By CHARITY B. SMITH
Sunday Times Newspapers
ALLEN PARK — A second town hall meeting to further discuss concerns over the roads millage on the Nov. 3 ballot was held at city hall Oct. 22.
The city is asking for a 10-year, 1.9-mill increase to the general operations millage for road reconstruction, resurfacing, repairing, improvement and maintenance. The proposal seeks to restore the city’s 12.5-mill operations millage which has been reduced by the Headlee amendment.
(A mill is $1 in tax for every $1,000 of taxable value of a property. A house valued at $100,000 will experience an increase of about $95 annually for 10 years.)
The tax will generate an estimated $1.4 million in the first year.
Pavement surface evaluation rating tests showed that about 82 percent of the roads in the city are in poor condition.
“It’s to the point where the roads are going to start damaging people’s cars,” said Rob Tolliver of the Buccilli Group.
State Rep. Frank Liberati (D-13th District) told residents at the meeting not to expect anything from the state.
“It’s up to Allen Park to take care of Allen Park,” Councilman Harry Sisko said. He also said real estate agents were having problems showing houses because of the poor roads.
Matt Dohring, supervisor of the Department of Public Services, agreed, saying, “It increases our home values, when the roads are in good repair.”
Some residents wondered why the city did not choose to request a millage for only five years. The panel, which consisted of Dohring, City Administrator Mark Kibby, Finance Supervisor Robert Cady, and representatives from the Buccilli Group and C.E. Raines, explained that a five-year plan would not be sufficient to get all the repairs done in a timely manner.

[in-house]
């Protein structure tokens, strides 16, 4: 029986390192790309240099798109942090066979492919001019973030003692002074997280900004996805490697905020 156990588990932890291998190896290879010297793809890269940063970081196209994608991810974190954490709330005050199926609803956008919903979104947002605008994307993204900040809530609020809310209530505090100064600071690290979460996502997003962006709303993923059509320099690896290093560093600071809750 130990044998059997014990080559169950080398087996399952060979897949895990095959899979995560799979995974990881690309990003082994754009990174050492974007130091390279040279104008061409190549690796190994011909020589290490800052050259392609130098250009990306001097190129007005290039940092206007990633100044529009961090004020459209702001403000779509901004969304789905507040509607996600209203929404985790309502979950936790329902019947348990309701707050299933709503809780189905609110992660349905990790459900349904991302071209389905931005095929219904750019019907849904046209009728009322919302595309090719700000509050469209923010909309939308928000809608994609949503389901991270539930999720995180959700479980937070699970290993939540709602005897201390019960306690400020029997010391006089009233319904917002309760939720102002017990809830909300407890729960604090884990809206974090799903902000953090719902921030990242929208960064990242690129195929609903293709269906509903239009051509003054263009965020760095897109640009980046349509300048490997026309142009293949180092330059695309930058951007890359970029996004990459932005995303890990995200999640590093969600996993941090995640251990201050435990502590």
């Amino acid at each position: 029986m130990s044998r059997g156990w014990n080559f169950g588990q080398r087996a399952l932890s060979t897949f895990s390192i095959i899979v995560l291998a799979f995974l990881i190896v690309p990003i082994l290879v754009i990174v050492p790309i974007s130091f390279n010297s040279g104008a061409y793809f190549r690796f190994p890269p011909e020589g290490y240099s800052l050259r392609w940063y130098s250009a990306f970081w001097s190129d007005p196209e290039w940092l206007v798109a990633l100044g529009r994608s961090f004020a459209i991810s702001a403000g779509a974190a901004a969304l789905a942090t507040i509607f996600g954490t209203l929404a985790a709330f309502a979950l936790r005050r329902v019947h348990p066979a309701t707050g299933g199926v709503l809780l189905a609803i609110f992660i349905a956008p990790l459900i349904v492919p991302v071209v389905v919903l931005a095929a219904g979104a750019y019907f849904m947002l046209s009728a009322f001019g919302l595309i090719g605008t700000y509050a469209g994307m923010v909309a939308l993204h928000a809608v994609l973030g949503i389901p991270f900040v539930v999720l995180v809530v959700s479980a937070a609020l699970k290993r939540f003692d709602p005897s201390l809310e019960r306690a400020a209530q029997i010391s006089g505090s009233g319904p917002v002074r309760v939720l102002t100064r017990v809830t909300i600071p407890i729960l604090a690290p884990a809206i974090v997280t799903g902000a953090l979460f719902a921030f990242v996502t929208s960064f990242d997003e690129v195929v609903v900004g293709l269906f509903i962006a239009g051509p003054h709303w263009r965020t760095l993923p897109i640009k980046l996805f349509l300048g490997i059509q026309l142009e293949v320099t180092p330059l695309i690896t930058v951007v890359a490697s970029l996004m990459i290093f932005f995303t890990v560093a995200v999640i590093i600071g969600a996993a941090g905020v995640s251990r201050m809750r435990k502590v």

Mayor Bill Matakas also spoke at the meeting, and sited Southgate and Livonia as examples. He said Livonia successfully implemented a 10-year millage in the past and is currently on an additional five-year millage and it foresees getting all its road problems solved.
Southgate, however, has done three five-year millages and the city shows no promise of completing the work with the current millage. The time it takes between millages to get another one passed is crucial, Matakas said.
A primary issue with the passing of the roads is the residents’ lack of trust in the city officials.
“It comes down to a matter of trust. Everything we do now is approved by the state,” Cady said.
“We have to be good stewards with the tax dollars,” Kibby said. “I think we have to strive to do the most amount of work with this money. We have 90 miles of road at a price tag of $35 million. Bet we have to build that trust back with the citizens.”
City council candidate Anthony Couls said this might be Allen Park’s chance to pass a millage for themselves and prove Gov. Snyder and the state wrong. Snyder said that the city could not so much as pass a millage for itself in a letter dated Sept. 12, 2012, just prior to the city having an emergency manager.
“It’s not what your country can do for you but what you can do for your country,” said local businessman Anthony Seguna, of Anthony’s Hair Inc. and Sundeck Massage Therapy, in reference to the infamous words of President John Kennedy. “I remember those words and believe they apply to cities, too. It’s not what your city can do for you, but what you can do for your city.”
“Allen Park used to be called ‘The Jewel of Downriver.’ It’s time we get back to where it used to be,” Dohring said.
(Charity B. Smith can be reached at firstname.lastname@example.org.)